If location and volume control is important, then a track and trace technology like RFID is an option. If package authenticity and inventory control are desired, then overt technologies like holograms, security labels, and bar codes are an option. If contamination and adulteration are the issues, then you must know for what you are looking.

All technologies are constrained in some way. There is no single solution to brand protection. The brand owner decides the level of risk mitigation based on the chosen technology. ARmark markers are a different kind of option. Technologies that provide “in-contact” authentication of the end-use product will help not only to shape compliance with the Bioterrorist Act but will provide brand owners with a strong security option to mitigate the upstream risk of adulteration, gray market dilution, and counterfeit components.

Peter D. Gabriele is technical director for ARmark Authentication Technologies and holds a bachelor's degree and master's degree in biochemistry from the Univ. of Hartford. He also earned a graduate degree in biotechnology from Johns Hopkins Univ. Gabriele is a past recipient of the Roon Foundation Award and the Dahlquist Award. Contact him at 717-227-5922, pgabriele@rmark.org.

Andrew T. Hogan is a product development chemist for ARmark and holds a bachelor's degree in polymer science from the Univ. of Southern Mississippi. He has more than eight years of product development experience, including six years in p-s adhesive formulation development and three years of polymer development for p-s adhesives. Contact him at 717-227-3243, ahogan@rmark.org.

Supplier Infot

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The views and opinions expressed in Technical Reports are those of the author(s), not those of the editors of PFFC. Please address comments to author(s).

It's a Different Time

Not too long ago it was called “food safety”; today it is called “food defense.” Food chain security is vital to this country. The Bioterrorist Act of 2002 and Homeland Security Act of 2002 stipulate protective action in the event of deliberate adulteration of animal and human food and agricultural and pharmaceutical products. The acts require brand owners and manufacturers to manage and verify supply chain violations in the event of a deliberate breach. Import border protection is also an issue covered by these laws.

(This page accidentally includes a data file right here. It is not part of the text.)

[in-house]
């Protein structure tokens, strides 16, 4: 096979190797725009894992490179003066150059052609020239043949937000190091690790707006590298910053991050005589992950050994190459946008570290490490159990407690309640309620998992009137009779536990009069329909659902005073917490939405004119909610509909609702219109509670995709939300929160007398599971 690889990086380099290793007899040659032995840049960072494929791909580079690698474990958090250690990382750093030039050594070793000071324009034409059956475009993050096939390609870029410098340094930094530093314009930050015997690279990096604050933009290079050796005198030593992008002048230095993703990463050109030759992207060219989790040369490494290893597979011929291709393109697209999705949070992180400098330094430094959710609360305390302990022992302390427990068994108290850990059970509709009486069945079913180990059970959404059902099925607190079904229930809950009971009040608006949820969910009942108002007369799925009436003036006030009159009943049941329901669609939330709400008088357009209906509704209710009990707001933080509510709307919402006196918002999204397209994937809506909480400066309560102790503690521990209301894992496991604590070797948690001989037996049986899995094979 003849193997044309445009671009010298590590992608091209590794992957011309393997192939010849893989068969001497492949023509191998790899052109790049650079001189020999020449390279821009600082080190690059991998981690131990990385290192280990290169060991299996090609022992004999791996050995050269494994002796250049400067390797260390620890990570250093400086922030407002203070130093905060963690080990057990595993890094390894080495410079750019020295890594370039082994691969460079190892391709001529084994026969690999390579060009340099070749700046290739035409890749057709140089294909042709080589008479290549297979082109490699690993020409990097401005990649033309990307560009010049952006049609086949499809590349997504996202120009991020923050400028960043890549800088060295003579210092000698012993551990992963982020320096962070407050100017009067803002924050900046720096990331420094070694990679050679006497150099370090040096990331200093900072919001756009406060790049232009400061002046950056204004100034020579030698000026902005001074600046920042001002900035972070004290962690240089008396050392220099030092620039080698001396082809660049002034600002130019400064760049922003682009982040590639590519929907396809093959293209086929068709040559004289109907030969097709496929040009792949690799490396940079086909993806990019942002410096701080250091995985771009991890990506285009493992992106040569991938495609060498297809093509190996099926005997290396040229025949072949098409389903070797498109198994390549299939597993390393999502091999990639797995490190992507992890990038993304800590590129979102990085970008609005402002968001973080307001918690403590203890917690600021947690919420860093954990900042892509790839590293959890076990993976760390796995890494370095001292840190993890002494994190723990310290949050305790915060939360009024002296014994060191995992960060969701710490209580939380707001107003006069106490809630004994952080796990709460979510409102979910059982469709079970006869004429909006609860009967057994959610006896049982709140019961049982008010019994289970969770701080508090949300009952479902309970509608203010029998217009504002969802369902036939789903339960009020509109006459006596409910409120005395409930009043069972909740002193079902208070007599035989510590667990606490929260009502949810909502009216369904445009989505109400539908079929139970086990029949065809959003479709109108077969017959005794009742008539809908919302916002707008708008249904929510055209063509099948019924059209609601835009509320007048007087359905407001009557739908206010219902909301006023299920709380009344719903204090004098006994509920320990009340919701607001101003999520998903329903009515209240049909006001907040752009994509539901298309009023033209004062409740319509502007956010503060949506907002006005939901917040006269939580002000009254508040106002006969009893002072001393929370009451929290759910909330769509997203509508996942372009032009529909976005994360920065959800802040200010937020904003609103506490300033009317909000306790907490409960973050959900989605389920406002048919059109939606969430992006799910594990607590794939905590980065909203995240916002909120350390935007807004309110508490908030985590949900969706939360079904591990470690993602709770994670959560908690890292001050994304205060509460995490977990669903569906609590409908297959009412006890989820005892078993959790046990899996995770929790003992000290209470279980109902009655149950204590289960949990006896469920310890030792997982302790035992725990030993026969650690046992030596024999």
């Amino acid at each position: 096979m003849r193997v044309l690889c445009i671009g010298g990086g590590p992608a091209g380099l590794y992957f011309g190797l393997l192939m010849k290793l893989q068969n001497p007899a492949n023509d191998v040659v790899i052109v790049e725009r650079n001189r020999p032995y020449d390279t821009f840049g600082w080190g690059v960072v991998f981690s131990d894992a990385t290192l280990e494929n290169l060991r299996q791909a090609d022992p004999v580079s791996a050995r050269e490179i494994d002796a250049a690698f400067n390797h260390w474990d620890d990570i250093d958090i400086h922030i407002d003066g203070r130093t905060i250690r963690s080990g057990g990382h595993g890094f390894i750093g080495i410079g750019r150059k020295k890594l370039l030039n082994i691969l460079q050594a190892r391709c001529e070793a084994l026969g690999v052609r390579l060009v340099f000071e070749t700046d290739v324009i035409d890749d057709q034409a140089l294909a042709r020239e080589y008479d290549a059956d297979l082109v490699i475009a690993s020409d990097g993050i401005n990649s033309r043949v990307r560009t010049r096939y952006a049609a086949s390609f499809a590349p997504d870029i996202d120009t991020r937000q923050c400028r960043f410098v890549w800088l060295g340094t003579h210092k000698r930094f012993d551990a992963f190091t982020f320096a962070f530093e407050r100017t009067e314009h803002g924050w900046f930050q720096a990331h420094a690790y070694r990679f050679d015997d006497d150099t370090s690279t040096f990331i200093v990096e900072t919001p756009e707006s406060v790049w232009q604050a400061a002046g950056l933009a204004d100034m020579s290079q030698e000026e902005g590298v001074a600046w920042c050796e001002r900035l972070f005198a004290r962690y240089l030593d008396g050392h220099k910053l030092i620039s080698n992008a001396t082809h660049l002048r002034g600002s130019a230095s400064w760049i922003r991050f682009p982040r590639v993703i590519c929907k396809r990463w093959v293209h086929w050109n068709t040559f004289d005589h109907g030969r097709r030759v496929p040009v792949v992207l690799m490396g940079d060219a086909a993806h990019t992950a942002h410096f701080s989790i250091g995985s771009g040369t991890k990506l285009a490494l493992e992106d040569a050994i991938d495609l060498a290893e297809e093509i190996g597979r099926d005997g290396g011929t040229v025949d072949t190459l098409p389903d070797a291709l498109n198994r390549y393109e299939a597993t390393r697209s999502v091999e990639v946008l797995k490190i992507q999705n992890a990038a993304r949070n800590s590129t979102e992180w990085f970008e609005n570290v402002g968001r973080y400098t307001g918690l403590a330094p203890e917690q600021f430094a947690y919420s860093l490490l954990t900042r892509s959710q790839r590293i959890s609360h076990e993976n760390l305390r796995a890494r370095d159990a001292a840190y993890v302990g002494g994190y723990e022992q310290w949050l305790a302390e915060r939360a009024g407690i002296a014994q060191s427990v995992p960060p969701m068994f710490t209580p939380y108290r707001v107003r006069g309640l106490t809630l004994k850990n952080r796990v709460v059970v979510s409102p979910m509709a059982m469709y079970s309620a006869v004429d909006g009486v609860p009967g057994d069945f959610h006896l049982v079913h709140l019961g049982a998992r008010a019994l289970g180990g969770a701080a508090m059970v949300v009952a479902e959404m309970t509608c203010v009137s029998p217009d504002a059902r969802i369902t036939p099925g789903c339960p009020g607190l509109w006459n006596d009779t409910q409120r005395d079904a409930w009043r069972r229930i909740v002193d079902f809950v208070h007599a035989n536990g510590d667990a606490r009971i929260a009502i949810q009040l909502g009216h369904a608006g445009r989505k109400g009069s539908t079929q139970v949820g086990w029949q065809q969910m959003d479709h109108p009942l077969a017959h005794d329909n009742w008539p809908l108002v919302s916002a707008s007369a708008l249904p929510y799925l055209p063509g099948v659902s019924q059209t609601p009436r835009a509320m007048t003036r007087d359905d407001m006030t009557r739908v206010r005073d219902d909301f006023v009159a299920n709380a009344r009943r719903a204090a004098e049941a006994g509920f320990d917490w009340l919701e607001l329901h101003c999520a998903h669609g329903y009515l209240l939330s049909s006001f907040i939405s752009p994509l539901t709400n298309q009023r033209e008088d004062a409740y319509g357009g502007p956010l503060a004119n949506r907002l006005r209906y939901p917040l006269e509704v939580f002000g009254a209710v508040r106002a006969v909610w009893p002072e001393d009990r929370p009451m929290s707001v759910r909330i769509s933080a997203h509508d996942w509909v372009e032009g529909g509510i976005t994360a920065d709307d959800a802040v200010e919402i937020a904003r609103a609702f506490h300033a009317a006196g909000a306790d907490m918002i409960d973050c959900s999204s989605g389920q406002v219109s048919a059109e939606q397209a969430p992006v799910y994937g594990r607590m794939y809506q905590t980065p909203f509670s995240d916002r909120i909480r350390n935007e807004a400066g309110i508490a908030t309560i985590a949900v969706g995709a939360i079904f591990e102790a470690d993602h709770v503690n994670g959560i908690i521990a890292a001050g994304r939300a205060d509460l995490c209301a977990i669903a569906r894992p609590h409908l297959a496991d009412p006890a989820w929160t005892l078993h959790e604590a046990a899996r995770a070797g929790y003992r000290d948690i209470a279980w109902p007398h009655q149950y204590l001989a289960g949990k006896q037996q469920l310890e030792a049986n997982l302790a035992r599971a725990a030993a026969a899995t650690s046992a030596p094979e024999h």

The human and pet food industries both have experienced problems that led to deaths within each market sector. Packaging plays an import sentry role when a crisis arises. Inspectors often are inundated with packaged food samples in the attempt to find the culprit. The spinach scare of 2006 and the pet food scare of 2007 are clear examples of how important it is to verify the origin of contents.

More recently the US Food and Drug Administration (FDA) has formalized its Food Protection Plan (November 2007). The core elements of this plan involve prevention, intervention, and response.

Prevention involves building in safety processes from the start. Intervention includes intervening when risks are identified and verifying prevention. Response criteria are intended to expedite a resolution to the problem to stabilize the economic impact and consumer confidence from residual damage. Within these elements are four crosscutting principles: reducing risk through product life cycle; identifying resources to reduce risk; mitigating both intentional and unintentional contamination; and using science and modern technology to resolve issues.

US “across the board” compliance with these acts and plans still is not thoroughly implemented. There are 30 principal laws administered by 15 separate agencies. And there is a new Food Safety bill now under consideration to define oversight responsibility for many of these agencies. Nevertheless, the real search is for a versatile solution to the food defense problem.

Change is painful. Regrettably, there are difficulties and confusion understanding these laws. Moreover, there are gaps in state-of-the-art food chain security that limit traceability to external packaging technology rather than the food content itself. Optional technologies like authentication and traceability may be one of the more important science and technology options available to enable intervention in a food defense response. Integrating authentication technologies at a level that is in direct contact with food is one option to get closer to tracing problems upstream.